Politics & Law

UK Firms Receive Almost £500,000 Government Grant for Cultivated Meat Project

The research company Centre for Process Innovation (CPI) and two Newcastle University spinoffs, MarraBio and Aelius Biotech, have been awarded an almost £500,000 grant by Innovate UK for a cultivated meat project.

With the grant, the organizations will leverage their expertise and capabilities to develop a low-emission, cost-effective method for producing cultivated meat. 

The project will further research engineered protein materials developed by MarraBio to replace expensive reagents currently used in large-scale cell-based meat biomanufacturing.

A drawing of bacterial polymers
© MarraBio

Food safe bacterial polymers 

MarraBio develops alternative bacterial protein polymers that help cells grow, divide, and behave normally. These proteins are made with multifunctional, low-cost raw materials, significantly reducing costs. 

However, to use these polymers for food production, the manufacturing process must be modified to meet food regulations.

As explained by MarraBio, to achieve food safety standards, CPI will leverage its expertise in bioprocessing systems and food regulations across its North East sites, while Aelius Biotech will ensure their safety for consumption by testing the materials in a patented lab model of the human gut system.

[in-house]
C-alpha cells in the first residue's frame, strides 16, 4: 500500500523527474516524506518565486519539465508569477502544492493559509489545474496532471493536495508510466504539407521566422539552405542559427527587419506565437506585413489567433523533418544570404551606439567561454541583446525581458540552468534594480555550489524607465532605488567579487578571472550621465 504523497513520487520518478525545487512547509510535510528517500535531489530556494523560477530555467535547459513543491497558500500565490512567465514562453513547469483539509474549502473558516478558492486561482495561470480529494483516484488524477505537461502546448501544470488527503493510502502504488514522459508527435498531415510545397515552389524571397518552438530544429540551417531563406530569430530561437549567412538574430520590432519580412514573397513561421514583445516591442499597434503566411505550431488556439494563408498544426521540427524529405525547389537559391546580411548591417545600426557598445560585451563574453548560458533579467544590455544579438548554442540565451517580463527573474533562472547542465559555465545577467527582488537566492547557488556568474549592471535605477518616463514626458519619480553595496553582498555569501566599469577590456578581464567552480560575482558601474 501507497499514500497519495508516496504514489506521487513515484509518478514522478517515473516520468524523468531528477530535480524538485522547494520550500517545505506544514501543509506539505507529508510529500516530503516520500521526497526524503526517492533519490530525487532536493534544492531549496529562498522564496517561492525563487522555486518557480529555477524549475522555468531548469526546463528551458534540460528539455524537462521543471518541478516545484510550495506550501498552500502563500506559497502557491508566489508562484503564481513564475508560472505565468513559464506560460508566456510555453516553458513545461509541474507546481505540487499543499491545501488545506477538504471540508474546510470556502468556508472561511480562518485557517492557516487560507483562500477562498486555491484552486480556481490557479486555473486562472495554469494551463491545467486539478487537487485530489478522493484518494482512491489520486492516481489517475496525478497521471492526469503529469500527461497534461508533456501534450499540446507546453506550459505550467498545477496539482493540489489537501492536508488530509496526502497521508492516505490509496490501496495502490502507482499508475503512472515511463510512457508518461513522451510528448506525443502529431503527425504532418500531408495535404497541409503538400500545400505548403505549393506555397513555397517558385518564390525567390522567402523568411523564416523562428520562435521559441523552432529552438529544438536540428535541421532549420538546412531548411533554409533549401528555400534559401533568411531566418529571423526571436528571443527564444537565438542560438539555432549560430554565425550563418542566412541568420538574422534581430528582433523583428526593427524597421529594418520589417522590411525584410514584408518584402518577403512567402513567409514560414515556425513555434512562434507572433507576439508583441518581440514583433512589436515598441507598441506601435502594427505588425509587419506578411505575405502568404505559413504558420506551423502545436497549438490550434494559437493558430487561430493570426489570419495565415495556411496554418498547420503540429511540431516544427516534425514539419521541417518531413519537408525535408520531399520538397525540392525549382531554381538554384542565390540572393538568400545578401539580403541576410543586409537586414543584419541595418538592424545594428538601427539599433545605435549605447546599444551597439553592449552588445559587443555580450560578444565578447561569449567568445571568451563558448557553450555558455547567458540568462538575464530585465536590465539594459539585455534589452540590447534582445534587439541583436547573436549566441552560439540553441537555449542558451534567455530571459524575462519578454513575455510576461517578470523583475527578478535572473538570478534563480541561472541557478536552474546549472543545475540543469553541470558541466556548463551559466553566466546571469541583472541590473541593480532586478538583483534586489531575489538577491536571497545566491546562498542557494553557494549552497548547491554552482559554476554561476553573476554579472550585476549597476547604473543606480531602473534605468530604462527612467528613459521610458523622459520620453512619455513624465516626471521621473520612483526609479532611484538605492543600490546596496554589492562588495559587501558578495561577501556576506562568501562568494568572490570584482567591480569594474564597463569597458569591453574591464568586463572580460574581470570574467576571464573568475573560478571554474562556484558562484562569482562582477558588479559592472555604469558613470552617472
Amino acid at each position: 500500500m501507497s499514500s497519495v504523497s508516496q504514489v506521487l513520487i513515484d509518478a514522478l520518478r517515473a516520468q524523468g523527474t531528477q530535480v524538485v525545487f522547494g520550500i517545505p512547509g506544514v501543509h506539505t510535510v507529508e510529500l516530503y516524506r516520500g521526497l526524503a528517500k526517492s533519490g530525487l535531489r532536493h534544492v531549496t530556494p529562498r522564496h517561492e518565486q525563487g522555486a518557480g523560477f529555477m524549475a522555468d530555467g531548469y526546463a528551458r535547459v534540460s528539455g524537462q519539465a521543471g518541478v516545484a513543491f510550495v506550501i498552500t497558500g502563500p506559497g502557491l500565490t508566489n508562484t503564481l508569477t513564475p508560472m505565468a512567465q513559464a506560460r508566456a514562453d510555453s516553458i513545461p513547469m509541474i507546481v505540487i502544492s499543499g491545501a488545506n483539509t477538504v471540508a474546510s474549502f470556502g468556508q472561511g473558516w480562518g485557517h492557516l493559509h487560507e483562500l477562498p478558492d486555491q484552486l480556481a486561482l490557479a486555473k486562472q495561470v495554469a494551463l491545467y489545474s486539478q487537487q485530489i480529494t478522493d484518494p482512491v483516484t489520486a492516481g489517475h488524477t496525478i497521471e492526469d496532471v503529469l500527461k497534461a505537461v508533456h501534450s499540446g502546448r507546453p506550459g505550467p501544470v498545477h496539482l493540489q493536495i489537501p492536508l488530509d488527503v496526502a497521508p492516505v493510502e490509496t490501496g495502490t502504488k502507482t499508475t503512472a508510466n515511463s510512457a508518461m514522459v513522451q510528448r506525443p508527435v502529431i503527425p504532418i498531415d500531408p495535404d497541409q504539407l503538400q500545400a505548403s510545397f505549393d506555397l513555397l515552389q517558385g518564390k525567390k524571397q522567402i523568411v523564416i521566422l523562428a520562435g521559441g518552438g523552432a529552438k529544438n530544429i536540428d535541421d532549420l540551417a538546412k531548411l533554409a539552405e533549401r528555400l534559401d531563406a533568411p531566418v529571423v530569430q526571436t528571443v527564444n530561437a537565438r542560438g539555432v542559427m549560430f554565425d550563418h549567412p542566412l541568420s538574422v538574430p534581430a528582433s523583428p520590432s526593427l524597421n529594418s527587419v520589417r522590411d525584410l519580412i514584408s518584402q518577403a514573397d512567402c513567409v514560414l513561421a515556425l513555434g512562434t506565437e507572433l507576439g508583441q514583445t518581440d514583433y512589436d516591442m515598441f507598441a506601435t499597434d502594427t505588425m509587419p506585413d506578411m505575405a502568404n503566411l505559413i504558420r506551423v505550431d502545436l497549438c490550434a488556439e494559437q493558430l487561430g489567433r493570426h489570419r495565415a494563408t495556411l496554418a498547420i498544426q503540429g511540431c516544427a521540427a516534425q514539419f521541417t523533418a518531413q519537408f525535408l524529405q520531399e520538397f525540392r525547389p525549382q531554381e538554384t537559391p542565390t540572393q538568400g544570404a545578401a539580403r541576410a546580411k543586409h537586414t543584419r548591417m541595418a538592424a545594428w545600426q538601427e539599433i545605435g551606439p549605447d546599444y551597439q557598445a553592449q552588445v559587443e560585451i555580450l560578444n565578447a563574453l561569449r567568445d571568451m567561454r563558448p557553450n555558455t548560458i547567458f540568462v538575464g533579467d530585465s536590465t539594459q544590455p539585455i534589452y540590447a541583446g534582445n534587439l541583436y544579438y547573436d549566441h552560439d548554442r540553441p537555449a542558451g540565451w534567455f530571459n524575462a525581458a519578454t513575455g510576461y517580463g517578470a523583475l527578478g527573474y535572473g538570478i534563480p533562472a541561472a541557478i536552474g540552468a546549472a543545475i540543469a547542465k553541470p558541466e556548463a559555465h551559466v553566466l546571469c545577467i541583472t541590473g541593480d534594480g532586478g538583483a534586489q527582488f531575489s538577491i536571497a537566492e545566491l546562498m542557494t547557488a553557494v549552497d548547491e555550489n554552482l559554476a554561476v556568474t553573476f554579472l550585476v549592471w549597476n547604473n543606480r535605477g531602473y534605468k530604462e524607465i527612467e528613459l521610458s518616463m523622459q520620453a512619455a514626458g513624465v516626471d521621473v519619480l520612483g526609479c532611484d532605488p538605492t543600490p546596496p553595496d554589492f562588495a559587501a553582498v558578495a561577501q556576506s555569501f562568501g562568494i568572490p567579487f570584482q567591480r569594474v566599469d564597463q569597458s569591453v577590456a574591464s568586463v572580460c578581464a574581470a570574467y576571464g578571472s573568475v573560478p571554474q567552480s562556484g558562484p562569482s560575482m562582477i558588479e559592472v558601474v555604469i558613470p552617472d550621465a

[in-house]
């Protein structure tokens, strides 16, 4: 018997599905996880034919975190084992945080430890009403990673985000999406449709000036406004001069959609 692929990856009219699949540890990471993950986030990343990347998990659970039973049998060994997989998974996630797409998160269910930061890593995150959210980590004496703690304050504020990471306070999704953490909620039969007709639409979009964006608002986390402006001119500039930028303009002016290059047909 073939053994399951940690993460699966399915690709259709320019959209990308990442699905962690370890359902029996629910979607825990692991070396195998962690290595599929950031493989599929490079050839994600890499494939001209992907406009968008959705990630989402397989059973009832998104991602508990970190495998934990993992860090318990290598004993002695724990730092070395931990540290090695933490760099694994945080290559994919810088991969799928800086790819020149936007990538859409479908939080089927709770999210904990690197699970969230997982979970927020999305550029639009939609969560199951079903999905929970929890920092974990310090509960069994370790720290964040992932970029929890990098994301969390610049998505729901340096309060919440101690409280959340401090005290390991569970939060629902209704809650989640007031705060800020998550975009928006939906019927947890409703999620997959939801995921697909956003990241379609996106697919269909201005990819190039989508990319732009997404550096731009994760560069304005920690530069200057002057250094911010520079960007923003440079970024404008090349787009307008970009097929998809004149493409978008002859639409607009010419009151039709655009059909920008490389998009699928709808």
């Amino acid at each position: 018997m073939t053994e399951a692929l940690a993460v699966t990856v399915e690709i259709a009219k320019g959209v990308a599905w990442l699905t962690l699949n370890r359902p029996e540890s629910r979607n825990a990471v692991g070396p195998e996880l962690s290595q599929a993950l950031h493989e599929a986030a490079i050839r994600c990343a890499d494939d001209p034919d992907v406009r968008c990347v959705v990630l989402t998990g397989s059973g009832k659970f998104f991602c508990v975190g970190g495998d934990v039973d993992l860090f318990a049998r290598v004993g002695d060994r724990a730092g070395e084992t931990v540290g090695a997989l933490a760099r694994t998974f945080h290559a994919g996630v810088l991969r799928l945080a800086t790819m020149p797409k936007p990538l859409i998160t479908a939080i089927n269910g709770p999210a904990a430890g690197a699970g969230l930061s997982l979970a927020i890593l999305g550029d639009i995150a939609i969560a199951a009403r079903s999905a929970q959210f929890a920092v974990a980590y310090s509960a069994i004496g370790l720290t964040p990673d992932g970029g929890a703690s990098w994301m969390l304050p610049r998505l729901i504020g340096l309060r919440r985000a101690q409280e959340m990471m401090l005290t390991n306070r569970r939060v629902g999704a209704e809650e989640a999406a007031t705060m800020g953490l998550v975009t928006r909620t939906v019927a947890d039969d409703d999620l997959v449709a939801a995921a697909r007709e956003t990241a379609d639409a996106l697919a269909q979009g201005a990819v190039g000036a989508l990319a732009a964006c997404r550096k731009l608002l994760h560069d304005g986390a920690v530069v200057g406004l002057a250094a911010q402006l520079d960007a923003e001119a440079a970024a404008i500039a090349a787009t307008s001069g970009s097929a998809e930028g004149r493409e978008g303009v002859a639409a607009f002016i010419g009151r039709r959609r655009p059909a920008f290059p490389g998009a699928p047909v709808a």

Dr. Daniel Peters, CEO at MarraBio, said: “We are very excited to be working with CPI and Aelius Biotech on this project to help improve our ability to manufacture these materials at high quality and low cost, to accelerate cultivated meat development.”

A banner detailing the potential environmental benefits of cultivated meat.
© Centre for Process Innovation (CPI)

Greener food production

Traditional farming methods emit up to 60% of food-production-related GHG emissions; however, according to the companies, cultivated meat has the potential to reduce emissions by up to 90%.

UKRI has shown previous support for novel food production by investing in projects such as the Cellular Agriculture Manufacturing Hub (CARMA), which focuses on cultivated meat, and, more recently, the Microbial Food Hub, a research center dedicated to fermentation-based foods.

Moreover, last year, the UK government unveiled a  £2 billion national vision for engineering biology to revolutionize food, sustainable fuel production, and medical advancements with sustainable alternatives.

The project, scheduled for completion by December 2024, will be carried out at CPI’s Novel Food Innovation Centre in Wilton, Redcar.

Brendan Fish, Biologics Director at CPI, said: Food production is a significant contributor to greenhouse gas emissions in the UK. Ensuring a sustainable food industry that is fit for the future is a challenge we know we must act on now if we are going to reach our ambition of becoming ​’Net Zero.'”

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